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Get On (card)Board for Castle Creations!

Six extraordinary structures made of cardboard, tape and community spirit will be created in each borough this summer in what is a cultural first for Liverpool City Region.

Lost Castles will see hundreds of volunteers work with thousands of cardboard boxes to build monumental castle-inspired structures, some of which will be based on actual medieval forts or historic structures which were in the region at one time.

Members of the public - individuals and community groups - are being urged to get involved in the event which is set to take place from Thursday 9 to Sunday 12 August.

Anyone who signs up can help create these magical structures and then join in the fun of toppling them at the end of the weekend.

Some of the creations are expected to be as tall as 20 metres and will be located in:

  • Williamson Square (Liverpool)
  • Knowsley Safari Park
  • Norton Priory Museum (Halton)
  • Ashton Park, West Kirby (Wirral)
  • North Park, Bootle (Sefton)
  • Victoria Square, near the Town Hall (St Helens)


The concept is the brainchild of French artist Olivier Grossetȇte and is the first creative project to take place across the entire city region.

Olivier and members of his team will work with people across Merseyside at a number of free workshops which will take place in July and August – these are drop in sessions and people can get involved as much or as little as they like.  Find out more by visiting www.lostcastles.co.uk

Steve Rotheram, Metro Mayor of the Liverpool City Region, said: “Culture should be for everyone, and that’s why I’m delighted that Arts Council England has awarded this grant for an exciting cultural project that will take place in all of the boroughs of the Liverpool City Region.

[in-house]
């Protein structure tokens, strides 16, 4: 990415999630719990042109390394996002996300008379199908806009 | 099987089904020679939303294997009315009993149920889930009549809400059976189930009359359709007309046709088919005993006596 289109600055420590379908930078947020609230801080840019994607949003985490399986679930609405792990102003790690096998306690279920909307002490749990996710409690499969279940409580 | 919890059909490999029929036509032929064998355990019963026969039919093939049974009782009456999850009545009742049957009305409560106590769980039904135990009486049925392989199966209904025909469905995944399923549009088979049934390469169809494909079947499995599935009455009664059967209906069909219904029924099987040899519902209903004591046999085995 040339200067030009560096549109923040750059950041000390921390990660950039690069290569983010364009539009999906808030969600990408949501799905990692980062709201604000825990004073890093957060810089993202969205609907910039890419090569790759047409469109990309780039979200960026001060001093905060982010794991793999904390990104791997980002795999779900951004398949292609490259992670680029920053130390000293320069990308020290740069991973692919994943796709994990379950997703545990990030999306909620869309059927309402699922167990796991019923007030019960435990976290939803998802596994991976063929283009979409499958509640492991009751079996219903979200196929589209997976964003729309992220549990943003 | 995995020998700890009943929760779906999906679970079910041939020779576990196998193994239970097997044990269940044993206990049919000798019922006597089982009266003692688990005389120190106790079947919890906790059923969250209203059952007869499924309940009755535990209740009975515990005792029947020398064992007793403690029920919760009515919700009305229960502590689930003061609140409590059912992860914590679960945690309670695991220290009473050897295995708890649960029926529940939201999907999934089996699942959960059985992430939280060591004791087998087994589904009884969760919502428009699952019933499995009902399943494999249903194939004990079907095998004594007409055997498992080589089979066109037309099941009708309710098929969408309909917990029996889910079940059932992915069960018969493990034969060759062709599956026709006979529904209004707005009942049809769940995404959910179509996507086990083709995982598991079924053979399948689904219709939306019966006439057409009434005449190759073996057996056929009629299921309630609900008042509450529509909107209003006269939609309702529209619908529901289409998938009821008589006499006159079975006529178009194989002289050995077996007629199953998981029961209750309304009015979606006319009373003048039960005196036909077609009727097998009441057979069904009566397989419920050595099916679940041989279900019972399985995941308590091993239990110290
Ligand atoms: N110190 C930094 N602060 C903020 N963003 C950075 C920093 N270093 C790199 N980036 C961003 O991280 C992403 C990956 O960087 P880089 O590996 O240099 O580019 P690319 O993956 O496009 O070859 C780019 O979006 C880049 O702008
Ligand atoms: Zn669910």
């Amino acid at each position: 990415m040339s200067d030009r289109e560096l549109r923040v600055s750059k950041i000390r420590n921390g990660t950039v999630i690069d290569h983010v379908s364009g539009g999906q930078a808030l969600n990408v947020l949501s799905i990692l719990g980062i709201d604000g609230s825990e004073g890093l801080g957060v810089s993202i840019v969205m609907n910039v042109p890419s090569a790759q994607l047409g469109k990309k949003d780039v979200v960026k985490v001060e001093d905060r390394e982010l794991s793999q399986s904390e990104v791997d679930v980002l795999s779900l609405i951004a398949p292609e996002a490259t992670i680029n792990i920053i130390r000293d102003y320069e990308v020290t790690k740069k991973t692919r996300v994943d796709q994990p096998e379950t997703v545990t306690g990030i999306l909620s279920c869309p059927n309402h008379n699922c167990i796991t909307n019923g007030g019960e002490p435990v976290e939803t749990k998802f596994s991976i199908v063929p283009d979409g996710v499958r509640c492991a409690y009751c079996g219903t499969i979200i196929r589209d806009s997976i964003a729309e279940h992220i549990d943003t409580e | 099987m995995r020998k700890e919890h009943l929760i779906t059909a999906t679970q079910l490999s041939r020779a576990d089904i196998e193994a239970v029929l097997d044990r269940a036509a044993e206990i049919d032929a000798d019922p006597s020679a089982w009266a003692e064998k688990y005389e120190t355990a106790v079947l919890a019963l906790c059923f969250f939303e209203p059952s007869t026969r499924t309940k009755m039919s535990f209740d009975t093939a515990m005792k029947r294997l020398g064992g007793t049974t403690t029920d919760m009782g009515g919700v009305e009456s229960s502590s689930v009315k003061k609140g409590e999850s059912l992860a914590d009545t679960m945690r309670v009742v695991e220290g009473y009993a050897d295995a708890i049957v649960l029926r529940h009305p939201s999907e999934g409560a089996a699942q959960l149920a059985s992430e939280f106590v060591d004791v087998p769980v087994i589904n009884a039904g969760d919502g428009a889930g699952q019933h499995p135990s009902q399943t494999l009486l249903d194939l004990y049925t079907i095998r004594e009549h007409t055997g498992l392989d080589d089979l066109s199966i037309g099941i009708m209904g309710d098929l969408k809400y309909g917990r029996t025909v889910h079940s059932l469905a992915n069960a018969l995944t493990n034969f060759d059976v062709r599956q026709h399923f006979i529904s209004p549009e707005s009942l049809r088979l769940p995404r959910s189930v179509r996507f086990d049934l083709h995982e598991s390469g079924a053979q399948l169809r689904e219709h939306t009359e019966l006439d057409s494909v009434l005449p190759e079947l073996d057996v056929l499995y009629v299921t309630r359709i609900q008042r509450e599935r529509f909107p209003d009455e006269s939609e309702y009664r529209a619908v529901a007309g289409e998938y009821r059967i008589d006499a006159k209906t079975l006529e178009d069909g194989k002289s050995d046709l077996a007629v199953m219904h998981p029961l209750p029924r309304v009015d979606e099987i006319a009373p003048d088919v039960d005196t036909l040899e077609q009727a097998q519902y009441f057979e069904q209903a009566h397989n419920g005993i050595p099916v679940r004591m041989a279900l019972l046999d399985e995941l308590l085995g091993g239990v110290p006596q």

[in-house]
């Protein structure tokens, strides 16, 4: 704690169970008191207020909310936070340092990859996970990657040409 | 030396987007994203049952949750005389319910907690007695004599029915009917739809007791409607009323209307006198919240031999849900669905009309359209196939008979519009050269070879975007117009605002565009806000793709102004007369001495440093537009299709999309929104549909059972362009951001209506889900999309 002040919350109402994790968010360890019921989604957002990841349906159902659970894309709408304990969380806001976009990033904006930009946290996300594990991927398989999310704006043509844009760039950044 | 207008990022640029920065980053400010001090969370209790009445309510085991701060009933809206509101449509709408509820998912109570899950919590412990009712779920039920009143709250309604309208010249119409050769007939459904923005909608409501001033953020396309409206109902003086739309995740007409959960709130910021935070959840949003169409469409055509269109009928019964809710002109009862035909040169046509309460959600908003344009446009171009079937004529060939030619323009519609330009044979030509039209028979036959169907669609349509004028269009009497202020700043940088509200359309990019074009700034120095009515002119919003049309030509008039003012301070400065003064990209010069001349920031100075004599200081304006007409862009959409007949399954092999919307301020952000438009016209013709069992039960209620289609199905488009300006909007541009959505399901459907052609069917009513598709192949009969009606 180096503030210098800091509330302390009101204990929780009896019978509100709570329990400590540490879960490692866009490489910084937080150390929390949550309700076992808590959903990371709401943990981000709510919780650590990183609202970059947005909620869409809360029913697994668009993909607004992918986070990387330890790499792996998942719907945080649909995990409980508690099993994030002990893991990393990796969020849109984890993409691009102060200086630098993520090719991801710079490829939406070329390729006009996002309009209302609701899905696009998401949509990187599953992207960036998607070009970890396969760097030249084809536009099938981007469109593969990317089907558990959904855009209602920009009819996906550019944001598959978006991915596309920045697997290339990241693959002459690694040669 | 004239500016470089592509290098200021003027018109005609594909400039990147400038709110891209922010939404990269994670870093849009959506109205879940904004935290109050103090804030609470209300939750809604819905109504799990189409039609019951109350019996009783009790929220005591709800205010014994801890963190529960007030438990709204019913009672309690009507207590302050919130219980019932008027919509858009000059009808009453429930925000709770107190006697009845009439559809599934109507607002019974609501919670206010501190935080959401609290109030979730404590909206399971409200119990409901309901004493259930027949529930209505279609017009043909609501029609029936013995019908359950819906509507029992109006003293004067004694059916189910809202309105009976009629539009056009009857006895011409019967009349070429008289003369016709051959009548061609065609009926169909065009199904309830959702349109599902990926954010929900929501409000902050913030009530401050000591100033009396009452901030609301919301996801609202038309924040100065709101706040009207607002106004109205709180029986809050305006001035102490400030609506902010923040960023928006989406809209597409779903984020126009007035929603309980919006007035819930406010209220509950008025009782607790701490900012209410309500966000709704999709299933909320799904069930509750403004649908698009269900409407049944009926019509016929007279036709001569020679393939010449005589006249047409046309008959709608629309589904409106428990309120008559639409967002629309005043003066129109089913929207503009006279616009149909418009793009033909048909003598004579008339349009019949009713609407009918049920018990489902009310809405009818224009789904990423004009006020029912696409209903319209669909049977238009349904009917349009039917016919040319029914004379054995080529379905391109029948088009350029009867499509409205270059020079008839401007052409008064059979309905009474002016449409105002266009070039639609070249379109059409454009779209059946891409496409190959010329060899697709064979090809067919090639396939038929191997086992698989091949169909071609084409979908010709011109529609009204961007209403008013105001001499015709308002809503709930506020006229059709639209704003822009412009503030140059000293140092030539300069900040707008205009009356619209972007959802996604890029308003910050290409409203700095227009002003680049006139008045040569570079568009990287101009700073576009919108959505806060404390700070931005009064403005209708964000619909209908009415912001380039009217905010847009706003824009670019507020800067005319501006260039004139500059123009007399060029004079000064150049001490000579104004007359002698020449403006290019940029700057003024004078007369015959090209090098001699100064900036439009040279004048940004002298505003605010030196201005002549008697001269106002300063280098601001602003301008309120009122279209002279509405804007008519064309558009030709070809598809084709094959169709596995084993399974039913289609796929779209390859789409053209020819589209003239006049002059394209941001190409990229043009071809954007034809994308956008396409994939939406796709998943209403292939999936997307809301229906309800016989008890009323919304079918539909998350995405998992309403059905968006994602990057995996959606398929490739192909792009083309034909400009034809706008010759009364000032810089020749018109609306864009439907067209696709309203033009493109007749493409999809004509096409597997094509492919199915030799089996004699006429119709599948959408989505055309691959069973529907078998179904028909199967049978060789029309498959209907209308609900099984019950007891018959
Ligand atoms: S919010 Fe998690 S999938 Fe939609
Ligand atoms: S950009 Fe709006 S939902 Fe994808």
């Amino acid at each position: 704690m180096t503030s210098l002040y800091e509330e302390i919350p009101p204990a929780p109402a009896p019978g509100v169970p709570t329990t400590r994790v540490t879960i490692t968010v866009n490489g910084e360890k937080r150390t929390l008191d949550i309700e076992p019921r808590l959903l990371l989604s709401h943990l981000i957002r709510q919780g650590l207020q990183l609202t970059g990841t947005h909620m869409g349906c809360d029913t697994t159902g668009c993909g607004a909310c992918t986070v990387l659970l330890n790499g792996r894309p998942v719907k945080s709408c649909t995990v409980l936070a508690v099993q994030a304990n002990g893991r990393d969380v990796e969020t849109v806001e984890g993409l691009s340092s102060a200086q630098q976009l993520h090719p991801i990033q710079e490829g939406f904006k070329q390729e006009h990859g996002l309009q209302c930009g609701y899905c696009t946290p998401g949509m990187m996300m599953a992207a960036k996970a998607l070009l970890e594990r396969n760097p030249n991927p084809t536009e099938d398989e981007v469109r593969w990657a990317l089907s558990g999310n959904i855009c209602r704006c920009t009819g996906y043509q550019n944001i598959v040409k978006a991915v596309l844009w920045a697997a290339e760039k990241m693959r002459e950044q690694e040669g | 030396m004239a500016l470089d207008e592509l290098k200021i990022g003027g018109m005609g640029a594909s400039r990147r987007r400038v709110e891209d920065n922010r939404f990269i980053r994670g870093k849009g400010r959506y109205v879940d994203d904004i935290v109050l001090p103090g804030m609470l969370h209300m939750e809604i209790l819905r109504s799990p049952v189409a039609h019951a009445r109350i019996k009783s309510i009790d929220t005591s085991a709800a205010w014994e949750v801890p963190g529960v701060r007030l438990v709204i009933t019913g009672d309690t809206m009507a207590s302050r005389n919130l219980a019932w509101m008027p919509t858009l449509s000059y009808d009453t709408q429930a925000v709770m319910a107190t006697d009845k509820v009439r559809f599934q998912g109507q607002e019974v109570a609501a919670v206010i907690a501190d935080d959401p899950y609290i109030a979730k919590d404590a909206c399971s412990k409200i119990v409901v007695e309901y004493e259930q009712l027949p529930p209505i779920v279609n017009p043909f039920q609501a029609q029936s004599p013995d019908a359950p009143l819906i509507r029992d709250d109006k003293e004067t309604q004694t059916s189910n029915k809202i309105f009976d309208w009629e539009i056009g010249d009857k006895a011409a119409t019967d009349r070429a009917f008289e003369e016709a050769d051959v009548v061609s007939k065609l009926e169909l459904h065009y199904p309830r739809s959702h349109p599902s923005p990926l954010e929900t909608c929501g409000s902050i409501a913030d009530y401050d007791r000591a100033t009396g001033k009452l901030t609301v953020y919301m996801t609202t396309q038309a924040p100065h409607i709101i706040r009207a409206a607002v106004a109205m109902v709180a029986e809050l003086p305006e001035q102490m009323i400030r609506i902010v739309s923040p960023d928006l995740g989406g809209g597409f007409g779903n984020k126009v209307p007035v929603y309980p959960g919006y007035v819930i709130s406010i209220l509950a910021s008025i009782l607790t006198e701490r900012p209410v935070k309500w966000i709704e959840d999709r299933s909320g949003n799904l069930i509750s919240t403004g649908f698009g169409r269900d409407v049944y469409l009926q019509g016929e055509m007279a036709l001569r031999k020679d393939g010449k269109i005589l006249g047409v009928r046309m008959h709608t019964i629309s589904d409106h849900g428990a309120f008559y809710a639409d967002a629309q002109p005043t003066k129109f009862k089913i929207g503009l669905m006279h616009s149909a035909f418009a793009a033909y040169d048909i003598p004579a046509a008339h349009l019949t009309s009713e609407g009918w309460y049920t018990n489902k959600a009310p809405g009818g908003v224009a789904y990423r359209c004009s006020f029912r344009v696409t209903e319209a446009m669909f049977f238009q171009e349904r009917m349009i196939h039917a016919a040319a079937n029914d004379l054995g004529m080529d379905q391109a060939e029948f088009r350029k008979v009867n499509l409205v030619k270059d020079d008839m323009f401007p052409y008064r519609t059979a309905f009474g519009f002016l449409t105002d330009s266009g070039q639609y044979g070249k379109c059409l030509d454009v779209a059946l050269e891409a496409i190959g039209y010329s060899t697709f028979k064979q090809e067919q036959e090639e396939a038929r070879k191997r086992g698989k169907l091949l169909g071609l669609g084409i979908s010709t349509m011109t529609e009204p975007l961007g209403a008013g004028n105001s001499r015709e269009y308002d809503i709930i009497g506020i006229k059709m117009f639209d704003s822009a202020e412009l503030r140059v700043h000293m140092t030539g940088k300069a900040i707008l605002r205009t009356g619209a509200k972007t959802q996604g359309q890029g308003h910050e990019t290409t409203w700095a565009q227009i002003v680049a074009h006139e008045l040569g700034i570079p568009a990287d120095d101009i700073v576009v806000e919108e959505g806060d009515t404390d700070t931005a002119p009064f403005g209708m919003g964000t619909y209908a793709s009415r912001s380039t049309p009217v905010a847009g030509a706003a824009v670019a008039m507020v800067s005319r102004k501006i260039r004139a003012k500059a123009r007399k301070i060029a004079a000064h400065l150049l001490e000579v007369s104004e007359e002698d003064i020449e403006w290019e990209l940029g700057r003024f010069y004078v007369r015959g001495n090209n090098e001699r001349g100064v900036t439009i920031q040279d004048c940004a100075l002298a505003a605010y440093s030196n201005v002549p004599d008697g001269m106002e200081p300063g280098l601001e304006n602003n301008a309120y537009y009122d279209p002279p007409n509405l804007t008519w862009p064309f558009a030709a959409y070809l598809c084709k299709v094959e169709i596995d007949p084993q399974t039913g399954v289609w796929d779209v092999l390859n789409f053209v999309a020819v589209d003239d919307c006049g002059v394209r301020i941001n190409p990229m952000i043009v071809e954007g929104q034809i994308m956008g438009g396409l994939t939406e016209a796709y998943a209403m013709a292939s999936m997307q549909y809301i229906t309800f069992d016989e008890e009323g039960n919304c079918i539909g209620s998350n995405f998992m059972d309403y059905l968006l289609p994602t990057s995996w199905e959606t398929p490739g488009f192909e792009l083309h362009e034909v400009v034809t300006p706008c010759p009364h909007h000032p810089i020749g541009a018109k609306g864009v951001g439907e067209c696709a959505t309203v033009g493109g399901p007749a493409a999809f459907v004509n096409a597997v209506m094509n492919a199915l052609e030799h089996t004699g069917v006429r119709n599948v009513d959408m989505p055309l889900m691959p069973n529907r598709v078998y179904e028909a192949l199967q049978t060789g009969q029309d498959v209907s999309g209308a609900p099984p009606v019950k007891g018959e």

“I introduced 1% for culture to kick start delivery of the new Liverpool City Region culture and creativity strategy, to help unlock other funding and change the way we work together.

“Exciting engagement projects and events such as Lost Castles, which is all about telling stories at a local level, can only come about through partnerships. All of our local councils have all worked fantastically well on this and it’s great that Arts Council England has helped us to bring Lost Castles to life.

“We look forward to a strong working relationship with Arts Council England and together we can increase access to excellent arts and culture for all over the coming years.”

Jane Beardsworth, Director North, Arts Council England said: “The Lost Castles project is a great idea and a way of getting the communities of all six Liverpool City Region boroughs involved in marking the ten year anniversary of Liverpool08. I’m pleased that we have supported this endeavour through our National Lottery Project Grants and look forward to seeing how the castles materialise.”

All the cardboard will be responsibly recycled after the event.

Leader of Knowsley Council, Councillor Graham Morgan, said: “For almost four hundred years the small town of Prescot in Knowsley held a secret. It was the only place in England, outside of London, to have a freestanding purpose-built Elizabethan theatre!  

“Across the way, at Knowsley Hall, Lord Strange (Ferdinando Stanley, later fifth Earl of Derby) was patron to an acting company called Lord Strange’s Men. Strange’s Men was the precursor to the Lord Chamberlain’s Men, Shakespeare’s company at The Globe and is known to have performed at Knowsley Hall.  

Knowsley’s Lost Castle will celebrate this fascinating history by creating Elsinore, the castle from Shakespeare’s Hamlet.  We are delighted to be part of this exciting Liverpool City Region project that captures imaginations and shines the light on the wonderful history and heritage from across the region.

“It’s a great opportunity for people to get actively involved in something creative that will stay in people’s memories for years to come.

“Given Knowsley’s fascinating links with Shakespeare and the new Shakespeare North Playhouse coming to Prescot, this exciting project will be a further celebration of how the work of the Bard continues to inspire and influence people today.”


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Posted by
Matthew Ashton, Director of Public Health for Knowsley and Sefton
on July 3rd, 2018



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